E L E G Y
Who departed this Life January 20th, 1718.
WHY, why dull Poets of this canker'd Age,
Affright you young Beginners with your Rage?
I oft design'd to writ, ye never durst,
By hateful Criticks fearing to be curst :
But so sublime a Theme my Pen inspires,
And in my Bread kindles Poetick Fires,
Whilst all the Muses join and tune their Lyres,
How could I chuse but raise a mournful Verse,
Since 'tis t' adorn great Lucky Gibson's Hearse.
Could I be silent ? None, but Hearts of Stone,
Can forbear Bleeding, all her, loss bemoan ;
Since ( oh hard Fate! ) the cruel Hand of Death,
Has stoln away from her, our Patriot's, Breath.
Patriot indeed, who to her Country just,
Ne'er sail'd to quench the raging Flames of Lust.
To all that came her Charity inclin'd,
So latent were the Graces of her Mind,
That where in Pouch a splendid Shilling was,
With her none wanted Bed or bonny Lass.
Her Cottage to both Sexes always free,
And her kind Word was, Welcome all to me.
Where amorous Couples might their Hours imploy,
And without Curb each others Wish enjoy.
Oh! Abbay, Abbay, hang thy drooping Head,
For now thy greatest Patriot's from the fled.
Well may'st thou mourn indeed since Lucky's dead.
T was her that till'd thy Walks with Beaux and Cits,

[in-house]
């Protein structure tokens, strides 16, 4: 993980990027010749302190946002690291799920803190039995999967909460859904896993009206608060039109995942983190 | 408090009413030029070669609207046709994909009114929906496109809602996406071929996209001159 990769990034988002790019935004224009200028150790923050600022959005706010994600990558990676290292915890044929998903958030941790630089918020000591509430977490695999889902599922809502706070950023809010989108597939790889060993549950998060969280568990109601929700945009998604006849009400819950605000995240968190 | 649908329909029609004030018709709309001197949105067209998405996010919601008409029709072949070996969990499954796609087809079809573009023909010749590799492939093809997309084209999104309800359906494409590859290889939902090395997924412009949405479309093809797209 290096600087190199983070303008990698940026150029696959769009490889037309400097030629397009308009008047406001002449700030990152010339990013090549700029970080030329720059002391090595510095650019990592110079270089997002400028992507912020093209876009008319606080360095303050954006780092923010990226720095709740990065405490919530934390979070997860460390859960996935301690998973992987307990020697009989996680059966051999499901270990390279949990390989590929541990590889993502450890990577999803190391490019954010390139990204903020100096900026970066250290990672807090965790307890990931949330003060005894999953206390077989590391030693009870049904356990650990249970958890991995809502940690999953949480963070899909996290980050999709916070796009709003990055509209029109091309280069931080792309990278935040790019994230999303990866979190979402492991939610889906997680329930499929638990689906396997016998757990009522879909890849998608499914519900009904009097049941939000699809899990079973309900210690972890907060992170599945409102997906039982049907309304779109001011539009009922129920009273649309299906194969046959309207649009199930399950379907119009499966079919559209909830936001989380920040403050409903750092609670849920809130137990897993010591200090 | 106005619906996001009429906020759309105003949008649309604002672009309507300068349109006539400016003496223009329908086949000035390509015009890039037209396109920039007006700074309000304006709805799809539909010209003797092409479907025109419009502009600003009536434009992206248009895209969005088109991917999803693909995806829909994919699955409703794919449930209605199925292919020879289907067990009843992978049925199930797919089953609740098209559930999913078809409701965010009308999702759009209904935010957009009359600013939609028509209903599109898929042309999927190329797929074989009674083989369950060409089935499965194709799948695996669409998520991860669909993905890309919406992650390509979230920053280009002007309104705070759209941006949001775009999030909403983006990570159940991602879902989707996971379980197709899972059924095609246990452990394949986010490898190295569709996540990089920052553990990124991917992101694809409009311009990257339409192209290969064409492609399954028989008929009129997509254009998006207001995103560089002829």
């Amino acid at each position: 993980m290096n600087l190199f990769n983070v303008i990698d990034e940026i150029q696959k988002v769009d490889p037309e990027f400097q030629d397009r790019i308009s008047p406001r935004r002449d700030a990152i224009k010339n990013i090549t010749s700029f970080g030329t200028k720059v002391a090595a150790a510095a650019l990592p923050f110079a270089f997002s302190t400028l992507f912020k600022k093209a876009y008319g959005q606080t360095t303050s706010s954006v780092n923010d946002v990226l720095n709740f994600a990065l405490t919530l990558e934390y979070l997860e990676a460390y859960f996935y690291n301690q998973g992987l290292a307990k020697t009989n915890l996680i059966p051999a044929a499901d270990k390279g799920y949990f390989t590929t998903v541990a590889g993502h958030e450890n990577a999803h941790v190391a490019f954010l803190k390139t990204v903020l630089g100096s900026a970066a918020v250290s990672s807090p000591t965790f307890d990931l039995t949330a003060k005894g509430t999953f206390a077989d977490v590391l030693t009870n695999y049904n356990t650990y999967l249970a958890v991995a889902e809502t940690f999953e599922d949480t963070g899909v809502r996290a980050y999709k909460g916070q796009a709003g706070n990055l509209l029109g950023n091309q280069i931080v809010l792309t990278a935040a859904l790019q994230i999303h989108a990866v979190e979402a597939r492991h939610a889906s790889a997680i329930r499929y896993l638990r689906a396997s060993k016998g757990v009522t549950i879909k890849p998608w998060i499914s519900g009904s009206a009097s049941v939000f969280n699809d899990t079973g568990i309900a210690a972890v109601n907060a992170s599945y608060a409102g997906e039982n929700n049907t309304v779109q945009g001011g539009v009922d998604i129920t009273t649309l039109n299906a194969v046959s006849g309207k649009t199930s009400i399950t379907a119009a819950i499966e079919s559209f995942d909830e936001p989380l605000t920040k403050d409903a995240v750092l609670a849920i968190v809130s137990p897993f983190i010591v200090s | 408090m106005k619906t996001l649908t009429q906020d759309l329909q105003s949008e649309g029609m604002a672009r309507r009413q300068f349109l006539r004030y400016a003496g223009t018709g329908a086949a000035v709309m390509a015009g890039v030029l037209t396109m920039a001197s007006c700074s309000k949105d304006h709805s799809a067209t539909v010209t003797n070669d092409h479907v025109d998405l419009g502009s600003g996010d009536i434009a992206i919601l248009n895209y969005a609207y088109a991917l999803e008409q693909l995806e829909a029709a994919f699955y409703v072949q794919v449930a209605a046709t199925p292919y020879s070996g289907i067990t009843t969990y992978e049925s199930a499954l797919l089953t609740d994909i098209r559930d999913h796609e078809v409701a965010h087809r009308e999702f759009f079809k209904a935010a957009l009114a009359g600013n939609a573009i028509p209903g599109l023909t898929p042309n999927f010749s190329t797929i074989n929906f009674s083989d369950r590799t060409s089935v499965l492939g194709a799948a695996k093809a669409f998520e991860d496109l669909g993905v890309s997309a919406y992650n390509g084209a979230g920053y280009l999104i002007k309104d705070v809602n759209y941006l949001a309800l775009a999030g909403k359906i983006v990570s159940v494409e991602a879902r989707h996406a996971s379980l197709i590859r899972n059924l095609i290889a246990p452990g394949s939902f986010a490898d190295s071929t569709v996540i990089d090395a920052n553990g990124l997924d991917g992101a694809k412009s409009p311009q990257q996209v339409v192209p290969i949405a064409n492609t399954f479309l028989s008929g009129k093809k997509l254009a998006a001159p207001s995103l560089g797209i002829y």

With Lords and Lairds, with Rakes, with Fools and Wits.
And often the grave fumbling lecher Saint,
With his starcht Band did in thy Yards frequent;
Because in Secret Lucky gave content.
Mourn, mourn ye Couples, who have tast'd the Sweet
Of am'rous Dalliance in her safe Retreat.
Ye courteous Damsels, that e'er Lucky knew,
Wail her Hard Fate, your Cheeks with Tears bedew ;
Well may ye be in Seas of Sorrows tost,
Since such a tender Mother ye have lost.
Mourn, mourn ye Men of Pleasure round the Town,
And your past Joy in Sense of Sorrow drown:
For oft you'l want a Place to rest your Head,
In all your Rambles, now since Lucky's Dead.
Let all with me Lucky's hard Fortune mourn,
And with unfeigned Sorrow greet her Urn,
For further Praises here none need I name;
Her Works are record in the Book of Fame:
Oblivion will ne'er wash out her Days,
Nor Death can take with him her living Praise:
For tho' in mouldring Earth her Body's cast,
Her Fame and Memory will Ages last.
Under this Stone is Lucky laid,
Who still was kind to Man and Maid :
Stop Passenger, and as you ready
Pray shed a Tear, since Gibson's dead.
View Commentary | Download PDF Facsimile
Date of publication:
1718 shelfmark: Ry.III.c.36(037)
View larger image